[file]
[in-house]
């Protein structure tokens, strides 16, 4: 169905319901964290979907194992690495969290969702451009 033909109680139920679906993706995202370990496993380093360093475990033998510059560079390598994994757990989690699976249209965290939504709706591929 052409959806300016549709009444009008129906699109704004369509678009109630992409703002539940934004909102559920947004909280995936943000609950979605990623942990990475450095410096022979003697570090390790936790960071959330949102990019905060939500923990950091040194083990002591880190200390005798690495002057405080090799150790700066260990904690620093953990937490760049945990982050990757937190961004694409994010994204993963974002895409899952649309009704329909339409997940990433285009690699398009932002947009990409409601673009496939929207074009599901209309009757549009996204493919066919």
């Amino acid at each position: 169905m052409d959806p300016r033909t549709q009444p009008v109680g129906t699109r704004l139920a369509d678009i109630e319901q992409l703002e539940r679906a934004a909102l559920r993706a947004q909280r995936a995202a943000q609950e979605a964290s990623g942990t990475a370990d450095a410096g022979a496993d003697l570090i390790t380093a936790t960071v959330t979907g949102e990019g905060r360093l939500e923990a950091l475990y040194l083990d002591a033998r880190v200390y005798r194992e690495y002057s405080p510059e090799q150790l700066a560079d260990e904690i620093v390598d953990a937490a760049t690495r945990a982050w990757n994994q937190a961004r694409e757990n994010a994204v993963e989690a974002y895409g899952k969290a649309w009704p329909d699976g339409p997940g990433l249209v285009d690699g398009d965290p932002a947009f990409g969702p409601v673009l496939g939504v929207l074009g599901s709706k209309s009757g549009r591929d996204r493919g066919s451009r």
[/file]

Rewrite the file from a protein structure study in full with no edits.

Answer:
[in-house]
């Protein structure tokens, strides 16, 4: 169905319901964290979907194992690495969290969702451009 033909109680139920679906993706995202370990496993380093360093475990033998510059560079390598994994757990989690699976249209965290939504709706591929 052409959806300016549709009444009008129906699109704004369509678009109630992409703002539940934004909102559920947004909280995936943000609950979605990623942990990475450095410096022979003697570090390790936790960071959330949102990019905060939500923990950091040194083990002591880190200390005798690495002057405080090799150790700066260990904690620093953990937490760049945990982050990757937190961004694409994010994204993963974002895409899952649309009704329909339409997940990433285009690699398009932002947009990409409601673009496939929207074009599901209309009757549009996204493919066919």
């Amino acid at each position: 169905m052409d959806p300016r033909t549709q009444p009008v109680g129906t699109r704004l139920a369509d678009i109630e319901q992409l703002e539940r679906a934004a909102l559920r993706a947004q909280r995936a995202a943000q609950e979605a964290s990623g942990t990475a370990d450095a410096g022979a496993d003697l570090i390790t380093a936790t960071v959330t979907g949102e990019g905060r360093l939500e923990a950091l475990y040194l083990d002591a033998r880190v200390y005798r194992e690495y002057s405080p510059e090799q150790l700066a560079d260990e904690i620093v390598d953990a937490a760049t690495r945990a982050w990757n994994q937190a961004r694409e757990n994010a994204v993963e989690a974002y895409g899952k969290a649309w009704p329909d699976g339409p997940g990433l249209v285009d690699g398009d965290p932002a947009f990409g969702p409601v673009l496939g939504v929207l074009g599901s709706k209309s009757g549009r591929d996204r493919g066919s451009r």